Hmm. Purr. Vroom. Modern engineering has made cars a joy to listen to. But what do you do when you suddenly hear one you’re not familiar with? Should you worry? Here are some car noises you don’t want to hear, because they can signal trouble.
Read more: Signs your car needs a checkup
Rattling sounds like a coin in a washing machine
If you’ve forgotten to take the coins out of your clothes pockets before dumping them into the wash, then you’ll know how this sounds. Here are some reasons why your car is making these sounds:
Loose lug nut
Does the rattling sound stop as you drive faster? It could be a loose lug nut inside a hub cap – meaning your wheel wasn’t tightened properly the last time it was removed and replaced. Take your car to a mechanic ASAP, or tighten it yourself if you know how.
Catalytic converter complications
The catalytic converter removes toxic fumes from a car’s exhaust fumes, so clearly it’s wise to keep it functioning right. A rattling sound honestly spells trouble.
If the rattling sounds happen when it starts up then stops after, it might just be a loose heat shield. If it occurs frequently, then it could be a failing ceramic honeycomb, which might have been shaken loose or even broken to pieces.
Squealing or grinding sounds
Brake pad not working correctly
Brake pads nowadays are actually designed to make a noise when they’re worn so you know when to replace them. If you don’t act quickly, your car’s brake discs may be damaged, and this will cost a lot more to repair than replacement pads.
Squeaking sounds may also come from debris, such as a small stone that is stuck between the pad and disc. This may dislodge by itself after a short journey, but if the noise persists you may need to visit a mechanic to remove the stone.
Unlubricated brake pads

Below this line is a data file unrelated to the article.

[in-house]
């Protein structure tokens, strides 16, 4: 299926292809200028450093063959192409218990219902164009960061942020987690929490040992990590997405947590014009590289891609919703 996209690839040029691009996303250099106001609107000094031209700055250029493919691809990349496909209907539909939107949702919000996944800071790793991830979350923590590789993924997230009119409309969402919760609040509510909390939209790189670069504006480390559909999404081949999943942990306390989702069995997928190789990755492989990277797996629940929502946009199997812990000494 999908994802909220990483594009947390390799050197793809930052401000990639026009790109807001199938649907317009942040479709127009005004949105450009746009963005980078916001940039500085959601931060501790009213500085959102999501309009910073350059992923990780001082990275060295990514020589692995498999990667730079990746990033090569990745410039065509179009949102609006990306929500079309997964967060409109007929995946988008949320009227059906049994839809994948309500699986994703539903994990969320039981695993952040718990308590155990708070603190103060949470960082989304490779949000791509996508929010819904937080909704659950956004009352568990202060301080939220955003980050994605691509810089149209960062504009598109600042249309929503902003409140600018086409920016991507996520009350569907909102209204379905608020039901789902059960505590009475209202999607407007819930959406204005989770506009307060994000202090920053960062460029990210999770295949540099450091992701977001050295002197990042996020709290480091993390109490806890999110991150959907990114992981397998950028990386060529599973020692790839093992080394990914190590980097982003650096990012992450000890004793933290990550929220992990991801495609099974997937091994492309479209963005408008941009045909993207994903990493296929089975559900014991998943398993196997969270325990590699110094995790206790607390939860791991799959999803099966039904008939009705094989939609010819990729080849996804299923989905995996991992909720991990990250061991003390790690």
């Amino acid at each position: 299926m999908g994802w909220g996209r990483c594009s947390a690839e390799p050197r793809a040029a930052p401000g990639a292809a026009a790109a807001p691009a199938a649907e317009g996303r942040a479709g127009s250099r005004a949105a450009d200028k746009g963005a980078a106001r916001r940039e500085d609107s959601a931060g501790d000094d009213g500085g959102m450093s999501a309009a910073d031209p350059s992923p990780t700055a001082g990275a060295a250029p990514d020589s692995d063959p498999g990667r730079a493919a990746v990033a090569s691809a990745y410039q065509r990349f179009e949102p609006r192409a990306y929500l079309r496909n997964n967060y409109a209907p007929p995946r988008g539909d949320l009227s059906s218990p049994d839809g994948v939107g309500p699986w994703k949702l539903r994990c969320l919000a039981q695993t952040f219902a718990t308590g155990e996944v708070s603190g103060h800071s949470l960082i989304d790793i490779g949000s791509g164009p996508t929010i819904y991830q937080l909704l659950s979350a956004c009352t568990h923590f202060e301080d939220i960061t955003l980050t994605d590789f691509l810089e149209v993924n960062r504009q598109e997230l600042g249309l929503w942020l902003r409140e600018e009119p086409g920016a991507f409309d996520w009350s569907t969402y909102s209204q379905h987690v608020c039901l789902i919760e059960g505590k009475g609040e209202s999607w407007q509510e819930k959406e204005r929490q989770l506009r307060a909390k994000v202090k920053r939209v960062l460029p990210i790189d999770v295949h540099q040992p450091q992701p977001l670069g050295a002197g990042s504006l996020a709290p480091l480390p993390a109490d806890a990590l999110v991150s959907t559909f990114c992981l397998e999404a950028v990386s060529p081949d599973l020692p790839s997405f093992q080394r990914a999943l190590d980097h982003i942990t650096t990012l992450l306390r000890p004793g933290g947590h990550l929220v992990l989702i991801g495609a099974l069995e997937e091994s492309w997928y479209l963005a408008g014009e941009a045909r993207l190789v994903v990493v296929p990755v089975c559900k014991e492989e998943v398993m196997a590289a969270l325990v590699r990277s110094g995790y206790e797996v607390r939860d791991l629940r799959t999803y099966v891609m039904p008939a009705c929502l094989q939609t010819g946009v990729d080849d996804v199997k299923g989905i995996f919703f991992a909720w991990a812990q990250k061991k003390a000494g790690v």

If you hear grinding, it is most likely the calliper bolts holding the brake calliper firmly in place have rusted instead of some moving part. Frequent lubrication as per your mechanics instructions can prevent this from happening.
A popping, finger-snapping, or clicking sound
Although playing with firecrackers is fun, you don’t want your car to sound like you’re celebrating Chinese New Year early.
Constant velocity joint woes
It’s bad news if you hear lots of popping sounds when you accelerate or turn a corner, especially if you’re steering an all-wheel-drive or front-wheel-drive. It is likely that one or both of the constant velocity (CV) joints on your front axle needs replacing. The CV axles transfer rotational force from the transaxle to the front wheels, so you should really get these looked at before more problems crop up with your axle or wheels.
If you hear a clicking sound when you start up your car, but nothing happens, then it likely means your car battery is busted. This sound is actually the starter motor turning on and off rapidly as it does not have enough power to start the engine. It is possible that your electrical system is in need of repair, but usually it is just a flat battery. Pop the hood and give it a quick look to confirm it is your battery that’s the issue before calling a mechanic.
Rhythmic squeaks that sound like a bad supermarket trolley
When you hear squeaking noises coming from the car engine, it is a telltale sign your alternator may be close to expiring. Pay attention to a burning smell and of course check your dashboard for any warning lights ,but don’t wait for these two before going to the mechanic! That’s because your alternator is responsible for charging your car battery when you drive and regulates the electricity that powers all the components of your car. A faulty one spells trouble!
Read more: Important car dashboard symbols